Digging into a comet

"We have a tremendous amount of Earth-based data on the composition of gases that come out of a comet and the dust lifted off its surface," A'Hearn said, adding that the object's inner make up is still a mystery. "But the [comet] interior is characteristic of what the solar system formed from."

To measure that material, Deep Impact's Impactor probe -- an 820-pound (372-kilogram), camera-equipped chunk of copper -- will be placed in Tempel 1's path and ultimately slam into the comet at about 23,000 miles an hour (37,014 kilometers an hour). Snapping images until the last, Impactor is designed to give researchers their closest look yet at a comet's surface.

"We hope to get 15 centimeters resolution," Yeomans told, adding that extreme dust conditions could still limit Impactor's camera. "That's unprecedented resolution."

Meanwhile, Flyby will record the event -- along with a myriad of Earth-based and orbital instruments -- with telescopes capable of two-meter resolution and an infrared spectrometer to determine the mineral make-up of Tempel 1's innards.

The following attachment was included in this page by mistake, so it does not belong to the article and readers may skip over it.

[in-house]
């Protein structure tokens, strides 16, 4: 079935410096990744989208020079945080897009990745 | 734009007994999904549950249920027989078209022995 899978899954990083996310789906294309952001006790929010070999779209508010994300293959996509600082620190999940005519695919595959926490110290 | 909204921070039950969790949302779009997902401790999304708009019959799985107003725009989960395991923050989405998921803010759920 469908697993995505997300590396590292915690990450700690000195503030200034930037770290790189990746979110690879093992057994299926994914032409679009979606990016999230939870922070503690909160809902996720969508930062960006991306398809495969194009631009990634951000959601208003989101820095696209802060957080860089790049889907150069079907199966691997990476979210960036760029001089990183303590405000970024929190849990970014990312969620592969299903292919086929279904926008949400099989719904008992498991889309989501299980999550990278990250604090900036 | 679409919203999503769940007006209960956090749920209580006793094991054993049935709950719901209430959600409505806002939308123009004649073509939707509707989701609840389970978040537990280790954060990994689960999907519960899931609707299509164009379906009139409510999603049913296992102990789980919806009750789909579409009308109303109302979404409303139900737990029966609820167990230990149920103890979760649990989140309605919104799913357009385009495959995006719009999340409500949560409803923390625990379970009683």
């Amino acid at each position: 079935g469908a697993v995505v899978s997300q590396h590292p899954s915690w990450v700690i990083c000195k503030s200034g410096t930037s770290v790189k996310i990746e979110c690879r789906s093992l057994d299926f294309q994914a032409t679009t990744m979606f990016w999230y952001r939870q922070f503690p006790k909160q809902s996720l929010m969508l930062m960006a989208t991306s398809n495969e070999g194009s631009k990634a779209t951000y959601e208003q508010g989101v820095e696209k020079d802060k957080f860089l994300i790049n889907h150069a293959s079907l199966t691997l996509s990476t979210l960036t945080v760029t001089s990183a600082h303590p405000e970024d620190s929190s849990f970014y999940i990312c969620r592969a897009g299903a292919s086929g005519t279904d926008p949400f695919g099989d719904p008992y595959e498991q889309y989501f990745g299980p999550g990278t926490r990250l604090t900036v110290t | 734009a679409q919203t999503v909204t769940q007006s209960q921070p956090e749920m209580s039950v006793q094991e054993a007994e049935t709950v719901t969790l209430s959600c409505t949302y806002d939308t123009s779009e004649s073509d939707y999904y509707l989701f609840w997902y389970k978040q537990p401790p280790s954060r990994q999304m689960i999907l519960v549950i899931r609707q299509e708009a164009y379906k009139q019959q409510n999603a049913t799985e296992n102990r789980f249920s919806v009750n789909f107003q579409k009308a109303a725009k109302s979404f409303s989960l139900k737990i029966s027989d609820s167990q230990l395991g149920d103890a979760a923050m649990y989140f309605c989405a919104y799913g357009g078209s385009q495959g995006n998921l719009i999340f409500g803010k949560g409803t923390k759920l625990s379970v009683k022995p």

Flyby should relay at least some data from its own sensors and Impactor's camera during the event, but the spacecraft will continue to send observations home until well after the initial impact.

"I really want to see the data as they come down," A'Hearn said, adding that Deep Impact will allow researchers to look anew at previous comet observations. "On the Fourth of July, we'll all be huddled around TV screens at mission control."

Understanding impacts